Mario Moore, Detroit’s Crisis 313-873-6170, 2010. Oil on canvas, 84 x 66 cm. Courtesy of the artist and the Jiménez-Colón Collection.
By Olivia Gilmore 8. November 2019
It is vastly important to consider why art matters outside of capitalism in the first place. It has the capacity to disquiet and to tell stories. It stirs the imagination. In this sense, art of the African Diaspora, in this case art of the African Diaspora in America, is vital. As I am merely an aggregator of wise words already spoken, the following is an example of the importance of art, beyond building a healthy ecosystem of artists (an essential and ongoing objective).
Ngũgĩ Wa Thiong’o recently spoke at the Charles H. Wright Museum of African American History. In his lecture, “Decolonizing the Mind,” he spoke of the value of Pan-Africanism in reconstructing a dismembered African psyche, and colonialism’s strategy of dividing people and separating them from their memories.
Ngũgĩ provided an example of a child at the airport running and exploring, all the while looking back to see if their parent is still in view. If the parent disappears from sight a panic ensues, but if the parent remains in clear view, the child can wander about with great confidence. This metaphor is emblematic for how a base is necessary for the restoration of African identity. Here is where art can be restorative and fill in the gaps of erasure.
Jova Lynne, Visions of Paradise, installation, 2017 (detail). Courtesy of the artist.
The role of the white comrade in a neo-colonial world: to give space so that Black people may tell their own stories. I also see my role as a white comrade, as committed to fighting systemic inequality that is morbidly alive and well in Detroit, in America and Africa. This exploitative, neoliberal structure makes it difficult to maintain a sustainable art ecosystem. It still must be strived for, but we need to be realistic about the underpinnings of injustice so that we may work to have a different model. Audre Lorde elucidates:
“The principal horror of any system which defines the good in terms of profit rather than in terms of human need, or which defines human need to exclusion of the psychic and emotional components of that need – the principal horror of such a system is that it robs our work of its erotic value, its erotic power and life appeal and fulfillment. Such a system reduces work to a travesty of necessities, a duty by which we earn bread or oblivion for ourselves and those we love. But this is tantamount to blinding a painter and then telling her to improve her work, and to enjoy the act of painting. It is not only next to impossible, it is also profoundly cruel.” 1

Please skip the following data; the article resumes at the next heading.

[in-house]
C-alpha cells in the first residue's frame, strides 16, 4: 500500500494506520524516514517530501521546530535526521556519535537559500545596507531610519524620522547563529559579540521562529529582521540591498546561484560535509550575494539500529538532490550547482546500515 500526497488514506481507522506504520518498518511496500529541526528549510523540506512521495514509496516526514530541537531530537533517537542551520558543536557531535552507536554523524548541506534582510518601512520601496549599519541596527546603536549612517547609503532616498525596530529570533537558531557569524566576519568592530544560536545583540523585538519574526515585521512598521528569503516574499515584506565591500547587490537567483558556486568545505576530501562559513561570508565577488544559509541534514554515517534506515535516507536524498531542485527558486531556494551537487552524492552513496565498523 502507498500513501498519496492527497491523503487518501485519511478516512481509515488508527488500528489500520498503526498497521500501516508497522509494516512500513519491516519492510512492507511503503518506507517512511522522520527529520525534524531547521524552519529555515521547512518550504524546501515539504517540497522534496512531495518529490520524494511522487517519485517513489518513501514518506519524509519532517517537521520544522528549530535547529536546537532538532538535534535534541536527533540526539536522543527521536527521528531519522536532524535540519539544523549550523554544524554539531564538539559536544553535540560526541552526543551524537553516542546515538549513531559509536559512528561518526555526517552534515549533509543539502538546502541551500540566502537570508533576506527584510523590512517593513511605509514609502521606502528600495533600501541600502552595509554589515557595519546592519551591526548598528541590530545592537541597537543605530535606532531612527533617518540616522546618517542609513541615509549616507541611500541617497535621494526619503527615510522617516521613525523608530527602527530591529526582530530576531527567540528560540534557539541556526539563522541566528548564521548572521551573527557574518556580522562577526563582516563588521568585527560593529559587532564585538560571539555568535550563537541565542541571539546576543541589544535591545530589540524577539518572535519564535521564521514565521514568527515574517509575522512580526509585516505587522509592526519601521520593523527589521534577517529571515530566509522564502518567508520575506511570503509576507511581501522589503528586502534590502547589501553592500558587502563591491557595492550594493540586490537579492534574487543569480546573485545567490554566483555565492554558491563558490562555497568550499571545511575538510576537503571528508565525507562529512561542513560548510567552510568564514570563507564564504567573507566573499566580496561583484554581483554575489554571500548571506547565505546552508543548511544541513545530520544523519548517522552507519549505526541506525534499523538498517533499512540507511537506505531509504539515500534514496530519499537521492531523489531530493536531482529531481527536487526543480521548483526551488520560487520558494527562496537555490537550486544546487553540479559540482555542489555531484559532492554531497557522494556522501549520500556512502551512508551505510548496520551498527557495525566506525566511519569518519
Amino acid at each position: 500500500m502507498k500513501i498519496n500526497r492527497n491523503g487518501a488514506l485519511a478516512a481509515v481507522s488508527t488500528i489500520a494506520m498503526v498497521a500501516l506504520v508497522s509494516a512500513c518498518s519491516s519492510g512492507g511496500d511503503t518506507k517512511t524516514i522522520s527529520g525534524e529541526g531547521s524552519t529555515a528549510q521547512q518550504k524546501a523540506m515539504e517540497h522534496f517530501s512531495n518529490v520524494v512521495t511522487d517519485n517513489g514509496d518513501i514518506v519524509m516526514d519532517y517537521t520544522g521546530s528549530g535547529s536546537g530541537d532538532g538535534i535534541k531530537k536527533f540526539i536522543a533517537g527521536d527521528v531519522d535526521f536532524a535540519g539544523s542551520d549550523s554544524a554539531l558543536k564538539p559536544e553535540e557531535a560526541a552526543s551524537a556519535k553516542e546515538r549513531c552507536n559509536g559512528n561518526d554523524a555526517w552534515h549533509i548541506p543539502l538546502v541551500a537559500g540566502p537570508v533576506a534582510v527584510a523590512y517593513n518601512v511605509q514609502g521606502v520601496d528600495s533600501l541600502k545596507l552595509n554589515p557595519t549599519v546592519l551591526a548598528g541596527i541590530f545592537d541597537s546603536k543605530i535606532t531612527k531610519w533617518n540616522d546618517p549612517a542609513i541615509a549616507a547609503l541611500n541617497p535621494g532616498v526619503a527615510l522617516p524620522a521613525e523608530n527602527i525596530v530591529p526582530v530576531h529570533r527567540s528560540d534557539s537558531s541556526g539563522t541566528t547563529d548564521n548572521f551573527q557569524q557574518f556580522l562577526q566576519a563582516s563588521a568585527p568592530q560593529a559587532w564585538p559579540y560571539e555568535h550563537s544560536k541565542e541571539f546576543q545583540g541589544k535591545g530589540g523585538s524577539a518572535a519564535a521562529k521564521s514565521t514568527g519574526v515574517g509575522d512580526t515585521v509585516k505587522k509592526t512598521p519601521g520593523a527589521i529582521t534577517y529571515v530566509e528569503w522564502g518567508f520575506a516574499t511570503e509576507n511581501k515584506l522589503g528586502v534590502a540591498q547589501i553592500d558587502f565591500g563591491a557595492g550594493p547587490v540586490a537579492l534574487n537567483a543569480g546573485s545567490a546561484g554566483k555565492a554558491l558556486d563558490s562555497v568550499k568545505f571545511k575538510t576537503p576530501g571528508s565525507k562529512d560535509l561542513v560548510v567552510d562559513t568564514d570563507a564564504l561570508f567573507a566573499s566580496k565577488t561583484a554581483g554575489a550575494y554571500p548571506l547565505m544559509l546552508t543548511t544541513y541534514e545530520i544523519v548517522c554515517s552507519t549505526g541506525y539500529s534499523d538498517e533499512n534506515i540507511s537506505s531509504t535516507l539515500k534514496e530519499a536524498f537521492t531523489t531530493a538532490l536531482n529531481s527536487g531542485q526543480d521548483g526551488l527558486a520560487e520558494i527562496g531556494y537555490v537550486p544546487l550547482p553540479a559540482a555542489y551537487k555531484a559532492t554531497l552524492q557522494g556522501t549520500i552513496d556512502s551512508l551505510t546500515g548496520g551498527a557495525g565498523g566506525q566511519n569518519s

When writing a piece about a Black artist, I let them speak more than I interpret. Sometimes I am not the writer to tell their story or to review their work. Though often that artist deserves recognition for their profoundly moving artwork. If I think I can sensitively share that artist’s work, while being aware of the power and shortcomings of myself as a person with a European history and of words, specifically in the English language, then perhaps with their collaborative efforts, I write the piece.
In considering the words “ally” and “allyship,” let’s consider other words. I used “comrade” in the former paragraphs. May I suggest the word “friend” as well?
Ally implies a symbiotic relationship based on transaction. Or, opting in and out. This is not what a Black/white relationship is. I as a white person am embedded (and complicit) in this history. My mind has been poisoned: I acknowledge it as such, and work to repair the relationships with the people who have been enslaved, colonized, and spoken for, for so long. Colonization doesn’t just negatively affect the colonized: the colonizers themselves have been destroyed and made subhuman throughout the process. But what if we weren’t physically there at the time of colonization? It doesn’t matter. The sociopolitical and economic concatenation has produced stark realities that have been well documented and are beyond the scope of this essay.
Taylor Renee Aldridge of Arts.Black led the Detroit workshop for C& (of which this essay and issue is a culmination) and in it, she asked participants to locate pleasure. This was a refreshing and necessary writing exercise. Aldridge recognizes that in pleasure we can access joy and imagination. While we are in the fight for a just, flourishing society where the center is no longer solely European, we can focus on the care and understanding of Black friends, other perspectives and bases, and art that moves our collective imagination forward into new worlds.
By Olivia Gilmore.
This text was initially published in the second C& Special Edition #Detroit and commissioned within the framework of the project “Show me your Shelves”, which is funded by and is part of the yearlong campaign “Wunderbar Together (“Deutschlandjahr USA”/The Year ofGerman-American Friendship) by the German Foreign Office. Read the full magazin here.
1 Audre Lorde, Uses of the erotic: The erotic as power (Brooklyn: Out & Out Books, 1978).